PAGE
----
History of Home Hemodialysis
Disclaimer: This article is for informational purposes only and is not intended to be a substitute for medical advice or diagnosis from a physician.
Even if you're not a history buff, you may want to take a look at how the development of home hemodialysis (HHD) impacted the lives of many people living with end stage renal disease (ESRD). It may help you understand this treatment option a little better and help you decide if it’s the right treatment choice for you or your loved one.
1960 - A revolutionary breakthrough
Dr. Belding Scribner, a doctor at the University of Washington, was awake late one night agonizing over the death of a patient when he developed the idea that would turn into the Scribner Shunt, which helped make dialysis possible at the time. After watching countless patients succumb to ESRD he helped herald in a new era of care by spearheading the development of dialysis as a life-saving treatment for millions of patients.
Soon after, Dr. Scribner’s work led to the establishment of the first outpatient dialysis center, the Seattle Artificial Kidney Center (SAKC). Although the facility received funding from several sources, there were too few beds and not enough resources to treat all patients in need of dialysis. Deciding who would receive treatment, and potentially who might live and who might die, became a serious ethical quandary. To ensure a standard of care, a strict screening process was developed and overseen by an anonymous committee.
1964 - Home hemodialysis (HHD) is born
The SAKC continued to expand throughout the 1960s, but funds were still limited and demand continued to outpace the necessary resources. Facing difficult ethical decisions, Dr. Scribner and his team looked to HHD as an answer. At the same time, the scientific community was intrigued by the promise of dialysis and other researchers began looking at ways to bring treatments to patients’ homes. At home hemodialysis soon became a hot topic on three different continents.
Although it was the only way to receive life-sustaining treatments for some patients, home dialysis in its earliest days appeared to be an inefficient treatment for ESRD patients and the equipment was large and difficult to use. Never deterred, Dr. Scribner worked hard to make home dialysis simple and safe and it quickly grew in popularity.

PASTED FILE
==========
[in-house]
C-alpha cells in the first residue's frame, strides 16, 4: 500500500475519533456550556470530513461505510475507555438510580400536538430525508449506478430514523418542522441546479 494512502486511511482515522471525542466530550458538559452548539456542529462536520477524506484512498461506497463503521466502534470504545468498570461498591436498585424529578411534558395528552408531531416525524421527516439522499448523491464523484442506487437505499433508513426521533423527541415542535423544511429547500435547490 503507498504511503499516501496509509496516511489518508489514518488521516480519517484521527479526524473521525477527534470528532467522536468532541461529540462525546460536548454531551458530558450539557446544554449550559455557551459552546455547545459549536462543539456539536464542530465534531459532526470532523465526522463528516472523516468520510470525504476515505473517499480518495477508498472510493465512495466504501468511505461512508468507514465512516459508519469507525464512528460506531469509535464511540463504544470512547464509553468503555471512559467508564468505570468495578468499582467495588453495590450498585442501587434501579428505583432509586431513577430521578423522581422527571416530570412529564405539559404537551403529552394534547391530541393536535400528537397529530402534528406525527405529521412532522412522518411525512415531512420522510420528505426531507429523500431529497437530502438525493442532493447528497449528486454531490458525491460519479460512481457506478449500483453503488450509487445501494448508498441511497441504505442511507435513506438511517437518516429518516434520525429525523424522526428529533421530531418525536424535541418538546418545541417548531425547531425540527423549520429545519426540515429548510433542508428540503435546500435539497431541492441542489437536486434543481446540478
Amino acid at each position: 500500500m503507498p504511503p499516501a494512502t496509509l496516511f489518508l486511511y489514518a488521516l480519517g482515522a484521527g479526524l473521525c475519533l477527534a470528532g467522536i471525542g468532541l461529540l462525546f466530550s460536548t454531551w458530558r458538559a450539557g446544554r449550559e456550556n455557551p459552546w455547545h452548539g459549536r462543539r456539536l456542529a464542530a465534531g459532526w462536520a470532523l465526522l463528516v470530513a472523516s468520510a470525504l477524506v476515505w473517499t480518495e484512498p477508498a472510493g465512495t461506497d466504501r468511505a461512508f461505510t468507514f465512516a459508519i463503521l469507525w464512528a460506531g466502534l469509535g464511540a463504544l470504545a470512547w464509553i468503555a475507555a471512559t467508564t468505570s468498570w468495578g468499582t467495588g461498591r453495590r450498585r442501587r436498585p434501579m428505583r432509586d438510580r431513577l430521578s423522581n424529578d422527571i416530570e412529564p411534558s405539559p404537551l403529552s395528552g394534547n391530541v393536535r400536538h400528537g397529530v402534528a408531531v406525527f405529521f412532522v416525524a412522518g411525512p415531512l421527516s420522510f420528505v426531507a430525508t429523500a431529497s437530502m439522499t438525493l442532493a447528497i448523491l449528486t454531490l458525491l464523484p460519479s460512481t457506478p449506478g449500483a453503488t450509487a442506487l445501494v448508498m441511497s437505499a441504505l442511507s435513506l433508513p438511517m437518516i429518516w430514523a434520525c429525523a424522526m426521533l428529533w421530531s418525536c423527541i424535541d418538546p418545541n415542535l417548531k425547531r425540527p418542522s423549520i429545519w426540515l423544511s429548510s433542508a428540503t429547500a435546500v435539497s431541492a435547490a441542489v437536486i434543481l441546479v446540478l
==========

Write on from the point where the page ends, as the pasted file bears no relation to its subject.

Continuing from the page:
At its peak in the early 1970s, nearly 40 percent of all dialysis patients in the United States were on HHD.
1973 - Changes prompt a decline in home hemodialysis treatment
Despite its initial popularity, HHD treatment declined sharply during the next 20 years. There were a variety of reasons for this, including primitive technology, the introduction and rise in popularity of peritoneal dialysis (PD) in the late 1970s, an increase in the age and number of ESRD patients with multiple illnesses, and changes in dialysis care funding by Medicare.
Nothing changed for the patients who continued to receive home hemodialysis, but the explosion of dialysis centers across the nation provided a popular option for patients who preferred to dialyze in the presence of clinicians. Nonetheless, at home dialysis would become a hot topic again.
Late 1970s and 1980s - The rise of peritoneal dialysis
In 1976, a pair of doctors in Texas submitted an abstract (an academic request to present research) for a new type of dialysis treatment at the annual meeting of the American Society for Artificial Internal Organs. Although the abstract was not accepted, it formed the basis for continuous ambulatory peritoneal dialysis (CAPD).
Whereas home hemodialysis requires an external machine to clean blood, PD filters and cleans blood within the body. In PD, the patient’s abdomen is filled with a special solution (called dialysate) that absorbs waste and extra fluid and then is drained, taking the waste and fluid with it. Offering significant clinical and lifestyle benefits, peritoneal dialysis quickly became a popular form of treatment for patients with kidney failure.
Five years later,two doctors independently devised a new way to automate peritoneal dialysis exchanges: continuous cycling peritoneal dialysis (CCPD). In CCPD, a machine cycles the dialysate in and out of the abdomen, removing the need for bag exchanges and allowing for nocturnal treatments. Although peritoneal dialysis and home hemodialysis are different treatments, the rapid adoption of PD contributed to the decline of HHD treatments in the 1970s and 1980s. However, HHD would soon make a comeback.
The 1990s - A renewed interest in home hemodialysis
Momentum has continued to grow with the expanded availability of a variety of safe and effective at home hemodialysis treatment options. New advances in technology helped automate the process, making it considerably easier than in the past for patients to manage their at home hemodialysis treatments themselves.
Today - The comeback of home hemodialysis
Today, physicians continue to study the potential benefits of at home hemodialysis versus other forms of dialysis care.
New technologies are changing how dialysis patients live, work and spend free time. And with smaller, portable hemodialysis machines becoming available, travel is easier than ever before.
Constantly improving technology and more readily-available equipment may help more patients discover the lifestyle and clinical benefits of home dialysis.
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